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Phobias are disruptive
Phobias can be extremely disruptive and reduce the quality of a person’s life. Phobic symptoms include hypervigilance (always being on the lookout for the feared objects), anxiety, panic, a feeling of loss of control. A person may actually structure their lives, at great inconvenience, to avoid the possibility of encountering the phobic object or situation (e.g., not going to the dentist or not going on holidays which involve flying on an aeroplane).
We can develop a fear of almost anything!
A phobia can be developed to almost any object or situation, though three broad categories are often distinguished: Social Phobias, Agoraphobia, and specific phobias. A Social phobia (otherwsie known as Social Anxiety Disorder) is an extreme anxiety associated with social situations. Agoraphobia (literally ‘fear of the market place’) is popularly defined as a fear of open spaces, but in reality it can be defined somewhat somewhat more broadly than this as a fear of situations seen as less familiar and hence more threatening and difficult to cope with. Specific phobias are, as their name suggests, a response to a single stimulus category such as spiders, mice, heights etc.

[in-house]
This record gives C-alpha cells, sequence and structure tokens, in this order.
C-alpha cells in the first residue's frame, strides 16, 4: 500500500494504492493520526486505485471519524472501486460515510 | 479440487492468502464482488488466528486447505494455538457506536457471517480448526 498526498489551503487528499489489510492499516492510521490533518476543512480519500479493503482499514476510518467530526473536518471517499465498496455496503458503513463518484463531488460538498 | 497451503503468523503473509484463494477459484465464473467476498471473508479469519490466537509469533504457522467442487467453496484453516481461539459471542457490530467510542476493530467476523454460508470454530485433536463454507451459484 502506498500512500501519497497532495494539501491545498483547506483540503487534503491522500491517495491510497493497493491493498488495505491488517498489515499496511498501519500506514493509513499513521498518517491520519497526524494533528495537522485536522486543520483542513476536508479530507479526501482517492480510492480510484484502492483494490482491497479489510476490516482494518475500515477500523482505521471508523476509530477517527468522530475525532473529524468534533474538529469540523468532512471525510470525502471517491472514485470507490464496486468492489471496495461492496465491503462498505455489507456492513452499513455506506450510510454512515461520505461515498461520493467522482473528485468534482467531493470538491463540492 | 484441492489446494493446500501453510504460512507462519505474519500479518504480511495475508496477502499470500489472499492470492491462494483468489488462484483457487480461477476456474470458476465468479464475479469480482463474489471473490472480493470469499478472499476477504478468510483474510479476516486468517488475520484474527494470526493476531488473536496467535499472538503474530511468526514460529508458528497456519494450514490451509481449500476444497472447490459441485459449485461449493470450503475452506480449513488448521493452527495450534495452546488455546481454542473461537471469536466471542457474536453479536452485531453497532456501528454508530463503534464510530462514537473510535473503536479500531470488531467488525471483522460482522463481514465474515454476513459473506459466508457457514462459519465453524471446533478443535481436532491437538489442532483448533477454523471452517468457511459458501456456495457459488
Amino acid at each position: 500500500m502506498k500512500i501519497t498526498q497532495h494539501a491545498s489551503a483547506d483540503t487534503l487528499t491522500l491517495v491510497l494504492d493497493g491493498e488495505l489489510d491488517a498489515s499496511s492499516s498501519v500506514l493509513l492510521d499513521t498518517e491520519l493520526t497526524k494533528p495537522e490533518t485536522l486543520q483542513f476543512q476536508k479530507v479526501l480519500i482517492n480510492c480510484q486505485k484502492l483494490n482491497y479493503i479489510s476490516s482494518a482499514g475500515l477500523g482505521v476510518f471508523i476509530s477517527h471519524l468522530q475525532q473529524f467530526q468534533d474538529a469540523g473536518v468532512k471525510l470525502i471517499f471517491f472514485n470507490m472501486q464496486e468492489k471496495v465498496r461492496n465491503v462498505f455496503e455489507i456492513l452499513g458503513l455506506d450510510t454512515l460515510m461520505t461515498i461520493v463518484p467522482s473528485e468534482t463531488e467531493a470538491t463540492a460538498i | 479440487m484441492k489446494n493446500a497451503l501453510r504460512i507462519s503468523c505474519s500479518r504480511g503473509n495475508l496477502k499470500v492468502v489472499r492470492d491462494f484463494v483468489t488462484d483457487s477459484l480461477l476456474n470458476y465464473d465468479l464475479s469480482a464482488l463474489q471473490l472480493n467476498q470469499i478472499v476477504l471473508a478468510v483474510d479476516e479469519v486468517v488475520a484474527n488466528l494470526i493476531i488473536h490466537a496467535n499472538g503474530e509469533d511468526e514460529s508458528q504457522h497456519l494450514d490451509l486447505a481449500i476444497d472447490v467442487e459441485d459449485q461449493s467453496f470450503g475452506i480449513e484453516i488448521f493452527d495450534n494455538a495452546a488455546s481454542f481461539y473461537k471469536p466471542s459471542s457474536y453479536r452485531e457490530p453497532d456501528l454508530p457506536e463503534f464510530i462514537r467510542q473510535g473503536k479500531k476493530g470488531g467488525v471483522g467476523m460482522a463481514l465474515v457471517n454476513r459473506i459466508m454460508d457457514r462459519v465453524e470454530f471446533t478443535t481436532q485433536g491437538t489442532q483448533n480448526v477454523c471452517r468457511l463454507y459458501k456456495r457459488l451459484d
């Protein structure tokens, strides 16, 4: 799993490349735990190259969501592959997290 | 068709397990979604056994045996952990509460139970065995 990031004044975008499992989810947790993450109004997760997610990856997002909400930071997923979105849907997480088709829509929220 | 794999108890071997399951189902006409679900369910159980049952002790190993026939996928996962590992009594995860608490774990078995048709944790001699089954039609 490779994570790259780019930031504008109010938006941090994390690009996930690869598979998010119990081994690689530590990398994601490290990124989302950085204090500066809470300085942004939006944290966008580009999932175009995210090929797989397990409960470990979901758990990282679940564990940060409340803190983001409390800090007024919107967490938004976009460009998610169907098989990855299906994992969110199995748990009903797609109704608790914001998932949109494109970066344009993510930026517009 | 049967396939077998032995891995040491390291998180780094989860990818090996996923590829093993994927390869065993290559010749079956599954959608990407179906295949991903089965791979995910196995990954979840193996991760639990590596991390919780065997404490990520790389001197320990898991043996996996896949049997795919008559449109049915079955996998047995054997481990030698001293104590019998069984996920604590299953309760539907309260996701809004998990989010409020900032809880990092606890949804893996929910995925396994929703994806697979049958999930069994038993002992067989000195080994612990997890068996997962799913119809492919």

Some phobias appear to be more readily learned than other, and hence are more common (e.g., spider and snake phobias are more common than clown phobias). This has led to the suggestion that these more common phobias, may be genetically predisposed and represent a potentially very useful adaptation in evolutionary terms.
You don't have to put up with a phobia!
Many people suffer from phobias all their lives, but it is a simple truism that what is learned can be unlearned. Modern approaches to treating phobias are fast and effective, typically requiring just one or two sessions of treatment. Clients are often amazed that something that has caused them so much misery and inconvenience for so many years can be resolved so easily and rapidly, leaving them free to enjoy life and experiences previously avoided. At last holidays abroad without the fear of flying or picnics without the fear of spiders or other insects!
Look forward to a future free of phobias
Contact Dr Phil Erwin today
Phobias are learned
Fear is a natural and adaptive response to some objects and situations. But it can sometimes be extreme, irrational and maladaptive.
Phobias have traditionally been recognised as the result of learning, either vicariously (indirectly, such as from watching the behaviour of others) or directly (a person’s own negative experience of the object or situation). In some instances, a phobia can be learned almost instantaneously (one-trial learning). Accounts of a phobia developing after a traumatic experience are common, such as developing a dog phobia after being bitten by a dog.
Dr Phil Erwin Hypnotherapy